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Choose the Right Credit Card with Rewards

No one wants to get hammered by sneaky interest rate hikes, late charges and other penalties. And you don't have to, says financial guru Suze Orman, who recommends The site lists nearly 1,000 cards, all of them issued by credit unions. "These programs generally don't hit you with the same fees that the big banks do, which is why consumers should check it out," says Orman, author of The Money Class (Spiegel & Grau) and host of her own show on MSNBC. Just enter your zip code, and up pops a list of credit unions in your area; click on any link to go directly to that institution's website. All top-rated cards are guaranteed to have no annual fee, zero balance-transfer fees, and no annual percentage rate increases if you're late on a payment. Other helpful features include the Dean's List (credit unions that have earned the highest, five-star, rating) and the Detention List, which advises consumers which major credit card companies they should steer clear of.

This longtime credit-card evaluator—it's been a leading consumer resource for over a decade—is another of Chatzky's favorites. Choose from among 34 search criteria on the detailed toolbar, and with just one click this site sorts through more than 1,000 cards to single out the very best ones within those parameters, along with an unbiased opinion on each. LowCards also has an A-to-Z index with the current interest rates of every card on the market. You can also use a secure application to apply online for most cards on the site. "It's great for sorting cards by your specific need, whether that's a low introductory interest rate, a business charge card or one with hotel or travel rewards," says Chatzky. "The reviews are very straight-up about the pros and cons, as well as what kind of credit score you need to qualify. They hit all the bases."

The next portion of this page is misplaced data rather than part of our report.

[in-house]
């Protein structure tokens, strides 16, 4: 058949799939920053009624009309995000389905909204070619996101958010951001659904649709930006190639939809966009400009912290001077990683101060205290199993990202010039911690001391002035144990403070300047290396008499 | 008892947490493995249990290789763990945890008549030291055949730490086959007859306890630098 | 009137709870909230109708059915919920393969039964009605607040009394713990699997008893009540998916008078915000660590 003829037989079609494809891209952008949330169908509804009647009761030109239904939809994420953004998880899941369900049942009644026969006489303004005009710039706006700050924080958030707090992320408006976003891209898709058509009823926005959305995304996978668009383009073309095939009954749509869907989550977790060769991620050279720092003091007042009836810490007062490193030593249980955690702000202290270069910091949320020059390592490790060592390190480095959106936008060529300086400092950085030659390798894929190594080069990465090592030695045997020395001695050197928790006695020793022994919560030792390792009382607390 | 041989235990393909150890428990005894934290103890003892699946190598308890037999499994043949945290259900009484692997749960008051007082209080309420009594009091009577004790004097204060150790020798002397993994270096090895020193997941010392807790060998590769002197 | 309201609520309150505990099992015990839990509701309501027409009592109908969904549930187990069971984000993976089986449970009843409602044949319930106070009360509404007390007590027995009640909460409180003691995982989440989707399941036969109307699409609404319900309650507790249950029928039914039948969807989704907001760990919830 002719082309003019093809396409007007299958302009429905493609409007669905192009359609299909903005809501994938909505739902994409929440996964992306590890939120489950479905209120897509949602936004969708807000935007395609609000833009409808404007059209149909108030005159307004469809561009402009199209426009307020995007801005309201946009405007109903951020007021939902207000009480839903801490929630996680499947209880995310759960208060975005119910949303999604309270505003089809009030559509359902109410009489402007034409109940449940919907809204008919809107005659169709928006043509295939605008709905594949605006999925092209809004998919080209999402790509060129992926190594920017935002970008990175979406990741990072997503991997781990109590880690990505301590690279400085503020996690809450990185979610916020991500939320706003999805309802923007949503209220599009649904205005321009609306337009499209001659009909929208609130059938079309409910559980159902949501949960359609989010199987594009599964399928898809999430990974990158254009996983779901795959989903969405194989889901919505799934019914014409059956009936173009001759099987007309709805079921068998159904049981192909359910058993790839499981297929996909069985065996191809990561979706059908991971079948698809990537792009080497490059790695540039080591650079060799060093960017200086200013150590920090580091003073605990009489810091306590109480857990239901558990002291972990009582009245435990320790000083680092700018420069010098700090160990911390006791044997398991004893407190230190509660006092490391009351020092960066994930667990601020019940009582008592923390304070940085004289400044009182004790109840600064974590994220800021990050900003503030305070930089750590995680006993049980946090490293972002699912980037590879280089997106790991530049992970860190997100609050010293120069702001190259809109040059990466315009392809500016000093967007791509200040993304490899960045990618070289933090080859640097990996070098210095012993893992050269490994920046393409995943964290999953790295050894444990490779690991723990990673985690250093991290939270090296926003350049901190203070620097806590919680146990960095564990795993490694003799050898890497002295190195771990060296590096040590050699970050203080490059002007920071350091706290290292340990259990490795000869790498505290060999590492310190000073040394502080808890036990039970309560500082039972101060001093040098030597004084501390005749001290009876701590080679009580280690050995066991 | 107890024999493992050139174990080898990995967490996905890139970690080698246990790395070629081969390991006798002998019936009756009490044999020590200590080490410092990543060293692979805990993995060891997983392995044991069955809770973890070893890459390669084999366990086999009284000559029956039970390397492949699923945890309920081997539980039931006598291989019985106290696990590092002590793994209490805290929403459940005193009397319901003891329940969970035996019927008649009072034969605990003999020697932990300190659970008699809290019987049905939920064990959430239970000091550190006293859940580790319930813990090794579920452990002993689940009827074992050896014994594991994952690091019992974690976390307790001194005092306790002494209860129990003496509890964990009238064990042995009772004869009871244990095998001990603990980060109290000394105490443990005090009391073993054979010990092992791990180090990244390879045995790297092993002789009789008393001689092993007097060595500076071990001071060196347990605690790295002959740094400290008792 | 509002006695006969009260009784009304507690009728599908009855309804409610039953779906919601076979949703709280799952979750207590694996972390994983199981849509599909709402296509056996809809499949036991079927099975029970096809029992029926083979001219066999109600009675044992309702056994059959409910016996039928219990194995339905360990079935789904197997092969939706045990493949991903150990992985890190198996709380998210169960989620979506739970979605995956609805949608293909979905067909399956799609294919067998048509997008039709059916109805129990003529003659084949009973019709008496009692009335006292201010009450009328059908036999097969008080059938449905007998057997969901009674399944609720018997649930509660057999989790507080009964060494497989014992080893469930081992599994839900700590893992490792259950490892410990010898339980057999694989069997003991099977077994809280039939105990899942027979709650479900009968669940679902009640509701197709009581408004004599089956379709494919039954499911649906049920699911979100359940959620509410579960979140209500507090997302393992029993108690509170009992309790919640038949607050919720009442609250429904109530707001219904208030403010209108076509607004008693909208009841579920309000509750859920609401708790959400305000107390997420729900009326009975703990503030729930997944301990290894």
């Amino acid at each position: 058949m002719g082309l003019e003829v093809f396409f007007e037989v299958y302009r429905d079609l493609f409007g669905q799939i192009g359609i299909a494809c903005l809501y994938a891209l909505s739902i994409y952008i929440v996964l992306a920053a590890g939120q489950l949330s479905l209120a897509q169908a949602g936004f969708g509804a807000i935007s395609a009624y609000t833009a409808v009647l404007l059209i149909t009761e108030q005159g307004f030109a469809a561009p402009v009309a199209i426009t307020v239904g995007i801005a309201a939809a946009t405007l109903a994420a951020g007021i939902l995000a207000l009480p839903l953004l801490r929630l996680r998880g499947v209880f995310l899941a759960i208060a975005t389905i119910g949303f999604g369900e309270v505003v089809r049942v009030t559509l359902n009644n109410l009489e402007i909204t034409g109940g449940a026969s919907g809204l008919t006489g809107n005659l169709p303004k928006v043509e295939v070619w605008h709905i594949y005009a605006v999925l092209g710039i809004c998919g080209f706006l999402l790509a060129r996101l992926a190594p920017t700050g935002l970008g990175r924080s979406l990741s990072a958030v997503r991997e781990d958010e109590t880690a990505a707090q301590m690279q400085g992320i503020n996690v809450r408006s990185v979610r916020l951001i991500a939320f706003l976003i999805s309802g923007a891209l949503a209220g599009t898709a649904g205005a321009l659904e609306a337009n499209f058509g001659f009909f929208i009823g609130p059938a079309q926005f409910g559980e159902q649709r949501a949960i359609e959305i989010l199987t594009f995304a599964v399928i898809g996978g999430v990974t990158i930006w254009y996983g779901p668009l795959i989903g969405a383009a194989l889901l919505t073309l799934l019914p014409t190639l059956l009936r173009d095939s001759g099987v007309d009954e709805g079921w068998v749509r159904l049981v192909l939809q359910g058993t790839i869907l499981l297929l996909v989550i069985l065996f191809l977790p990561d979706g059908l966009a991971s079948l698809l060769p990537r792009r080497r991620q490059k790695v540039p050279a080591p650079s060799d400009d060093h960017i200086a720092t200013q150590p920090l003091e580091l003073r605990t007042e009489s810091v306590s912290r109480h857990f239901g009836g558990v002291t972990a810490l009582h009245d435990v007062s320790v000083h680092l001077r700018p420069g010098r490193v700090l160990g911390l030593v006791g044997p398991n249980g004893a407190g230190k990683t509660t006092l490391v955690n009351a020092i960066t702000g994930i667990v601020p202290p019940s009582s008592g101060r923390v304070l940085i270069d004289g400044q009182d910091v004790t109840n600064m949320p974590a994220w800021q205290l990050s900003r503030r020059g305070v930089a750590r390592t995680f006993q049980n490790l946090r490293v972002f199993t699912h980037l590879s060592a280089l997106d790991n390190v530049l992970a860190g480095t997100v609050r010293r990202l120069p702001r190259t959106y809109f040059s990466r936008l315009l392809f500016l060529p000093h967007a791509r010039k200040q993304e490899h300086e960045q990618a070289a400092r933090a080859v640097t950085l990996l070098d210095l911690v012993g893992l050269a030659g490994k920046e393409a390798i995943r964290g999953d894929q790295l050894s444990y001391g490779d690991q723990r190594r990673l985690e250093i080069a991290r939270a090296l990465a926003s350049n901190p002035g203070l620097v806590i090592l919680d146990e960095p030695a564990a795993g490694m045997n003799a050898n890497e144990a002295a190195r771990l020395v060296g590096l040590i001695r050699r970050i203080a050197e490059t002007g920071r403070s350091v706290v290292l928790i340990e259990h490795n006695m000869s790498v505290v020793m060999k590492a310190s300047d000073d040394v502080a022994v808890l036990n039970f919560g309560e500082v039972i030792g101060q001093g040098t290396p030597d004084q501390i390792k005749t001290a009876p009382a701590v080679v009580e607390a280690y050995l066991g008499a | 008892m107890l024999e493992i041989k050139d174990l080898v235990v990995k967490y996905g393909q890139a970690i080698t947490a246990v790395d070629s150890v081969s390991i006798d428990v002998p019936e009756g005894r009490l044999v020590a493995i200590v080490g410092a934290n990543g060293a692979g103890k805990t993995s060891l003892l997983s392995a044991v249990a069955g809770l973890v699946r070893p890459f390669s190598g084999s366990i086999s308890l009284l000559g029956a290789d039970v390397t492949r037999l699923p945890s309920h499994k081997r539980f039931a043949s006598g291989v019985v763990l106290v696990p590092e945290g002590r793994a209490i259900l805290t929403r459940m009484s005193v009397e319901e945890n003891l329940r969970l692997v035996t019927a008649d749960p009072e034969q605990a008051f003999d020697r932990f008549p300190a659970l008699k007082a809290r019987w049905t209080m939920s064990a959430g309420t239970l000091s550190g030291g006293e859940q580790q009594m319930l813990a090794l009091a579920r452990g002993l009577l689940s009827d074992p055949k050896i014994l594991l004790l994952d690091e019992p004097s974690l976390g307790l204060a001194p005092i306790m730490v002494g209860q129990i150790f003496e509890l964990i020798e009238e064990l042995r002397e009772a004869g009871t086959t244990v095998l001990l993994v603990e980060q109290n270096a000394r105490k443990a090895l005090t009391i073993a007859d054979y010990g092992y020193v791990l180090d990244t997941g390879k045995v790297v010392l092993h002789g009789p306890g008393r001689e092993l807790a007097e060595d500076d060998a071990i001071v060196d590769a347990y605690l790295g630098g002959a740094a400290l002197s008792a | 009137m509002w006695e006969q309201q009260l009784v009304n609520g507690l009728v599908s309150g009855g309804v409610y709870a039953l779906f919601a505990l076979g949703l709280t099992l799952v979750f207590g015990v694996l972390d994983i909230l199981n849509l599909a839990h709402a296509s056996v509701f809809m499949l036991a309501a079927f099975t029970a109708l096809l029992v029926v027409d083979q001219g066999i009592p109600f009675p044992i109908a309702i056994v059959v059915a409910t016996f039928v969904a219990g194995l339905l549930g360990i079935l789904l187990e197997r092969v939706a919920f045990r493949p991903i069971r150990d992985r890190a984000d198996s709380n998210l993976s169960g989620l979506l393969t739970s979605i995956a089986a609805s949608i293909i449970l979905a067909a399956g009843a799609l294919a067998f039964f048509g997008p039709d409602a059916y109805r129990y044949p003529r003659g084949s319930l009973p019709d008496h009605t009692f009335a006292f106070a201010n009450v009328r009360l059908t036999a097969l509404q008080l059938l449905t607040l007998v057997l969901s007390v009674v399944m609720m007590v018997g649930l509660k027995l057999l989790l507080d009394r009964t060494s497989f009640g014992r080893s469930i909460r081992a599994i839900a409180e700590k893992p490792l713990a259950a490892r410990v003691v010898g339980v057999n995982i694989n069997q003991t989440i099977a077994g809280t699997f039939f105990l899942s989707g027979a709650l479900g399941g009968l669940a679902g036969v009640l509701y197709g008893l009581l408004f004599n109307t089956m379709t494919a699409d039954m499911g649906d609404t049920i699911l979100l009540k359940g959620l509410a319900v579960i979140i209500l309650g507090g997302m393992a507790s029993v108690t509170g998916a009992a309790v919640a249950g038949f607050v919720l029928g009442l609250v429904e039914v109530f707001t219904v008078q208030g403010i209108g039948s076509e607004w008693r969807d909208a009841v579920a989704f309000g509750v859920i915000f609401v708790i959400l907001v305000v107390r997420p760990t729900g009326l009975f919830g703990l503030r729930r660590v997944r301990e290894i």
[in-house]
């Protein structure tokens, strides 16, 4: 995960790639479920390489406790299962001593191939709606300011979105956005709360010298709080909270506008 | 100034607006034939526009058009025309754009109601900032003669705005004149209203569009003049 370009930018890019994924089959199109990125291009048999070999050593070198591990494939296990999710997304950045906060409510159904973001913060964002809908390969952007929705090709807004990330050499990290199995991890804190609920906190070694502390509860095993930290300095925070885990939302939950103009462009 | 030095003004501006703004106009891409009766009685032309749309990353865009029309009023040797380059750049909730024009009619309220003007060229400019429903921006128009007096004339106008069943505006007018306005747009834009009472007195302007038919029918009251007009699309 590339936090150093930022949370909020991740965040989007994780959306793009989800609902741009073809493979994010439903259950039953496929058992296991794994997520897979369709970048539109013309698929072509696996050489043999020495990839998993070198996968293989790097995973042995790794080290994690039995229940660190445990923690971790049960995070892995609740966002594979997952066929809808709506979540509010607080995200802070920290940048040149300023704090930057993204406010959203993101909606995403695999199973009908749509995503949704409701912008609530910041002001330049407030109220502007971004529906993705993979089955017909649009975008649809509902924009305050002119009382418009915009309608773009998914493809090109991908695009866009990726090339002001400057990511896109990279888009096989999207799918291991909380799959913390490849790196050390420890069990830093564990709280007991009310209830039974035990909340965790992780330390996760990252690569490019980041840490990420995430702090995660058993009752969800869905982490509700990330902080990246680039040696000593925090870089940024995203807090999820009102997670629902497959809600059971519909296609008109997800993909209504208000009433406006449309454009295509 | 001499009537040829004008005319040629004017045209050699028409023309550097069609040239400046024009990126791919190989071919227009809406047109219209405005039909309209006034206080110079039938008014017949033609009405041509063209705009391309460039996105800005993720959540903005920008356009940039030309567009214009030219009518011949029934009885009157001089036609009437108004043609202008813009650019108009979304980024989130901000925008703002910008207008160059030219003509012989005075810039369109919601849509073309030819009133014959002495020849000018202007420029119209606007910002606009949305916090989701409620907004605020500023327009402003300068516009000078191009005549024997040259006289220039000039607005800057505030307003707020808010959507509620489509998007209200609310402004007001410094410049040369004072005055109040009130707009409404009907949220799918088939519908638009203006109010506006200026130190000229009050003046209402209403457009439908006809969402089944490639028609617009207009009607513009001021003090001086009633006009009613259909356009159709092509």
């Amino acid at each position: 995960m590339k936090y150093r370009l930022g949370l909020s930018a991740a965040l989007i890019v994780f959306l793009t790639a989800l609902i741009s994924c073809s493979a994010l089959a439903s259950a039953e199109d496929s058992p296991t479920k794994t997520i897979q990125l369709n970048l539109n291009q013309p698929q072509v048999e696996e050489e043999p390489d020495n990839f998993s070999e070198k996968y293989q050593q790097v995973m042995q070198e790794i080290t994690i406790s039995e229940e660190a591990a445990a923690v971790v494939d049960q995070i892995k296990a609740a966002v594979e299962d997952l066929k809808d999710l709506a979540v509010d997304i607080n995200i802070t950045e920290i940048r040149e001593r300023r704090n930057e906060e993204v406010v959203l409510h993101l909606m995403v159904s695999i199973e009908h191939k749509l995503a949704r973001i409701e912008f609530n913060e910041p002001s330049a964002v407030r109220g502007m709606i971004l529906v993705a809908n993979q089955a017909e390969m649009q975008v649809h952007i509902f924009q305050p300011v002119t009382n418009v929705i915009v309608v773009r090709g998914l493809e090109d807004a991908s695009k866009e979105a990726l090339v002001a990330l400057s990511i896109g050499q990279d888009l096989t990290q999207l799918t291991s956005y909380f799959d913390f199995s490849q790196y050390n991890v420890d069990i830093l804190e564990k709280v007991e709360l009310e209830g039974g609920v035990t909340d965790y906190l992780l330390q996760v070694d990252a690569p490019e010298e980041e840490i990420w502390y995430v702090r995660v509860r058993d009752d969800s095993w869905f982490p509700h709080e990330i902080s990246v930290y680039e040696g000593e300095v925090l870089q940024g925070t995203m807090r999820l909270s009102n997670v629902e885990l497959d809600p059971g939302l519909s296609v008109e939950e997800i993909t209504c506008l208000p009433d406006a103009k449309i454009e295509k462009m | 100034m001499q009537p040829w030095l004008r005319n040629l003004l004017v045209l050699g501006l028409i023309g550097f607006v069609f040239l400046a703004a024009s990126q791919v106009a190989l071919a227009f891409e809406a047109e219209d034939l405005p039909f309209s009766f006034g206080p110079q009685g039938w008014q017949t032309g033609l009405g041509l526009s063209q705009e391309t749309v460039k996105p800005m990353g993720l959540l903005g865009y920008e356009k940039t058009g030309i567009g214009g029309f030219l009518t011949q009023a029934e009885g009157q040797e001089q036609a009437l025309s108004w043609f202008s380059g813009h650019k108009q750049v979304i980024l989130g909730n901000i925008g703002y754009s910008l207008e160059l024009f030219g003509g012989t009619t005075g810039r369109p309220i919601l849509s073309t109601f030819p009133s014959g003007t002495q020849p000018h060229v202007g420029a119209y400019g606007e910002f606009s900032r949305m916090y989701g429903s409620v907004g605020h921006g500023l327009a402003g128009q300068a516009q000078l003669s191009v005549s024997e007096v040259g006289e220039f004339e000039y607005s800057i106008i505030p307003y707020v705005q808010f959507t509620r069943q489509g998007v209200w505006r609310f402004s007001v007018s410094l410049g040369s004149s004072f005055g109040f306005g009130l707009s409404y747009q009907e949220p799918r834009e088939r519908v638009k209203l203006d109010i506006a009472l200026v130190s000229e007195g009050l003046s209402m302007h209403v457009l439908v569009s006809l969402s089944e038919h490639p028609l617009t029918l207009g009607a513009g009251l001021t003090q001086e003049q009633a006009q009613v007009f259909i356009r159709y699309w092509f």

Charging Ahead

The days of the good old magnetic stripe may soon be over. Companies are starting to roll out a new generation of high-tech cards, complete with batteries, microprocessors and more. Citibank recently released its 2G bank card, which lets consumers select whether to pay with credit or rewards points with the push of a button. By the end of the year, MasterCard plans to introduce a version that displays your balance on a mini LCD screen—but only after users enter their PIN on a keypad. "You'll have to do a lot more typing with these smart cards, but requiring that info will beef up security," says Avivah Litan, a vice president at Gartner Inc., a tech research firm based in Stamford, Connecticut. But she predicts we'll evolve far beyond that. "In the future even phones will be used as credit cards—just wave it at the cash register and you're good to go."

119: Average number of times a person uses a card each year

20 billion: Number of credit card transactions each year in the US

$88: average transaction

Originally published in the November 1, 2011, issue of Family Circle magazine.